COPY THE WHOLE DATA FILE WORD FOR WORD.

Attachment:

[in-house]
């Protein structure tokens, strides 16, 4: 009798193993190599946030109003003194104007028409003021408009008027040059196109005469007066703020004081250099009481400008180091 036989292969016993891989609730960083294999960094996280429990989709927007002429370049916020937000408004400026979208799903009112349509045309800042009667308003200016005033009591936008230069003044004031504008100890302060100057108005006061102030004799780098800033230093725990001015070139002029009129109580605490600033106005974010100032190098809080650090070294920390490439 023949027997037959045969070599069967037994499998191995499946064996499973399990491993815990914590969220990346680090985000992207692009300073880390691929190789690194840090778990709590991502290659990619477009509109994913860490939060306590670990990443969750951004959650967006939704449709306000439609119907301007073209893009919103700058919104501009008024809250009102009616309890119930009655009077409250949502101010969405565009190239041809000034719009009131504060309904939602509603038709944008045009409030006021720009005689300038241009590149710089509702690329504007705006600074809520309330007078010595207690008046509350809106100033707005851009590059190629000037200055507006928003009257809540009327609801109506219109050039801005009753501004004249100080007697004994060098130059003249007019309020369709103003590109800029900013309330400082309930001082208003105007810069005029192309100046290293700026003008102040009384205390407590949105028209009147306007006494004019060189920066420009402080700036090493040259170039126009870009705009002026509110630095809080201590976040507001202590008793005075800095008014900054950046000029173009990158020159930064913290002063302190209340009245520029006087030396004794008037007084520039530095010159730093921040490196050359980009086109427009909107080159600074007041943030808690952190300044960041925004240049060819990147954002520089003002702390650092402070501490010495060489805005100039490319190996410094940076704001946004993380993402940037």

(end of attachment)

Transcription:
[in-house]
């Protein structure tokens, strides 16, 4: 009798193993190599946030109003003194104007028409003021408009008027040059196109005469007066703020004081250099009481400008180091 036989292969016993891989609730960083294999960094996280429990989709927007002429370049916020937000408004400026979208799903009112349509045309800042009667308003200016005033009591936008230069003044004031504008100890302060100057108005006061102030004799780098800033230093725990001015070139002029009129109580605490600033106005974010100032190098809080650090070294920390490439 023949027997037959045969070599069967037994499998191995499946064996499973399990491993815990914590969220990346680090985000992207692009300073880390691929190789690194840090778990709590991502290659990619477009509109994913860490939060306590670990990443969750951004959650967006939704449709306000439609119907301007073209893009919103700058919104501009008024809250009102009616309890119930009655009077409250949502101010969405565009190239041809000034719009009131504060309904939602509603038709944008045009409030006021720009005689300038241009590149710089509702690329504007705006600074809520309330007078010595207690008046509350809106100033707005851009590059190629000037200055507006928003009257809540009327609801109506219109050039801005009753501004004249100080007697004994060098130059003249007019309020369709103003590109800029900013309330400082309930001082208003105007810069005029192309100046290293700026003008102040009384205390407590949105028209009147306007006494004019060189920066420009402080700036090493040259170039126009870009705009002026509110630095809080201590976040507001202590008793005075800095008014900054950046000029173009990158020159930064913290002063302190209340009245520029006087030396004794008037007084520039530095010159730093921040490196050359980009086109427009909107080159600074007041943030808690952190300044960041925004240049060819990147954002520089003002702390650092402070501490010495060489805005100039490319190996410094940076704001946004993380993402940037």